The Evolution of Mission-Critical Push-to-Talk Networks: 5G’s Role in Public Safety
Ken Bednasz discusses the role of MCPTT and 5G, the interoperability challenges as today more and more telecommunications companies deploy technologies optimized for MCPTT interoperability over LTE, 5G and LMR.
Present events like the 2020 COVID-19 recovery and others over the past years — including the 9/11 attacks and hurricanes Katrina and Sandy — have highlighted the serious problem of interoperability with push-to-talk systems among first responders. Land Mobile Radio (LMR) systems often cannot communicate with each other. This issue makes coordinating rescue efforts difficult and needlessly complicated, which is a problem that the communications and public safety communities have worked to address with interoperable mission-critical push-to-talk (MCPTT) protocols.
Several companies have developed MCPTT applications over broadband, including Qualcomm, Kodiak (owned by Motorola), Harris and ESChat. In the past few years, 3GPP created standards for MCPTT architecture and mission-critical data and video over cellular networks. Currently, many MCPTT applications are available through LTE, with mobile broadband meeting many emergency responders’ needs for reliable coverage, secure communication and real-time video sharing. Soon after the 3GPP standards were released, Ericsson debuted its MCPTT services at the Homeland Security exhibition at Milipol 2017 in Paris.
A recent survey found that “71% of public safety decision-makers plan to invest in 5G technology because of its ability to improve operational efficiency.”
MCPTT and 5G
MCPTT services connect first responders, transportation authorities, homeland security, other public agencies and even utility emergency response teams. Still, there are limitations. 4G spectrum bands have become crowded impacting communications and data and video transmissions. MCPTT over 5G networks may solve many of these issues as organizations, like the EU-funded initiative Next Generation Platform as a Service (NGPaaS), the National Public Safety Telecommunications Council (NPSTC), and the First Responder Network Authority, develop new standards.
5G networks are still in the early stages; however, a recent survey by Ericsson found that “71% of public safety decision-makers plan to invest in 5G technology because of its ability to improve operational efficiency.” A large part of 5G’s appeal for public safety lies in the enhanced internet of life-saving things (IoLST), including wearables, sensors, smartphones and drones that can collect, analyze and transmit data and high-resolution images rapidly between emergency responders and public agencies.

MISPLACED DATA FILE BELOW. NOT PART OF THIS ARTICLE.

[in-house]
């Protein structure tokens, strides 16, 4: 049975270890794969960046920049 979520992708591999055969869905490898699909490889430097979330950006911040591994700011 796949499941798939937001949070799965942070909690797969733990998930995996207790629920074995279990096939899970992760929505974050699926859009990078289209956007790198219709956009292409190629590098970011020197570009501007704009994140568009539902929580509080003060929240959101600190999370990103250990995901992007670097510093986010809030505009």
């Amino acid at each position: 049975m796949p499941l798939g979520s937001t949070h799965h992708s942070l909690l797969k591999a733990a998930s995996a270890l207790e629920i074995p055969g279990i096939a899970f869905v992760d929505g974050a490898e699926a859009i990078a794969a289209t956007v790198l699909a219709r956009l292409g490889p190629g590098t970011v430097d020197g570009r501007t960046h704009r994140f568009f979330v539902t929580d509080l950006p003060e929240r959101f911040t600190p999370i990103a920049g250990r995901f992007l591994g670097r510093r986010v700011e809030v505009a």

The promise of 5G’s reliable, low latency capabilities could make MCPTT over 5G networks an indispensable life-saving technology. Neither LTE nor 5G MCPTT can fully replace LMR systems, which are necessary while underground, deep inside collapsed buildings or in out-of-network geographical areas. The goal of most organizations is to make LMR interoperable with broadband MCPTT systems, creating seamless connections between them across national networks. The NPSTC, for example, has proposed several interoperable MCPTT talk groups, some of which would be fixed and some dynamic, or created on an as-needed basis.
LMR interoperability with 5G includes designated channels for out-of-network, air-to-ground and vessel-to-shore, short distance, direct mode, travel channels that support moving convoys, and other communication modes unique to the needs of emergency responders. Interoperability standards are supported by the development of 5G-based direct mode vehicle-to-everything (V2X) New Radio. As a technology developed for autonomous vehicles, V2X offers many solutions for MCPTT, MCVideo, and MCData services. Other 5G-based solutions, like multimedia broadcast multicast services (MBMS), also have applications for mission-critical use cases.
These mission-critical technologies are rapidly evolving as public-private partnerships work through the technological challenges of interoperability to standardize protocols across networks and national borders. Dual-mode LMR/MCPTT devices will help bridge old and new technologies. They should begin to deliver 5G-supported mission-critical push-to-talk services to first responders in 2019 as more telecommunications companies deploy technologies optimized for MCPTT interoperability over LTE, 5G and LMR.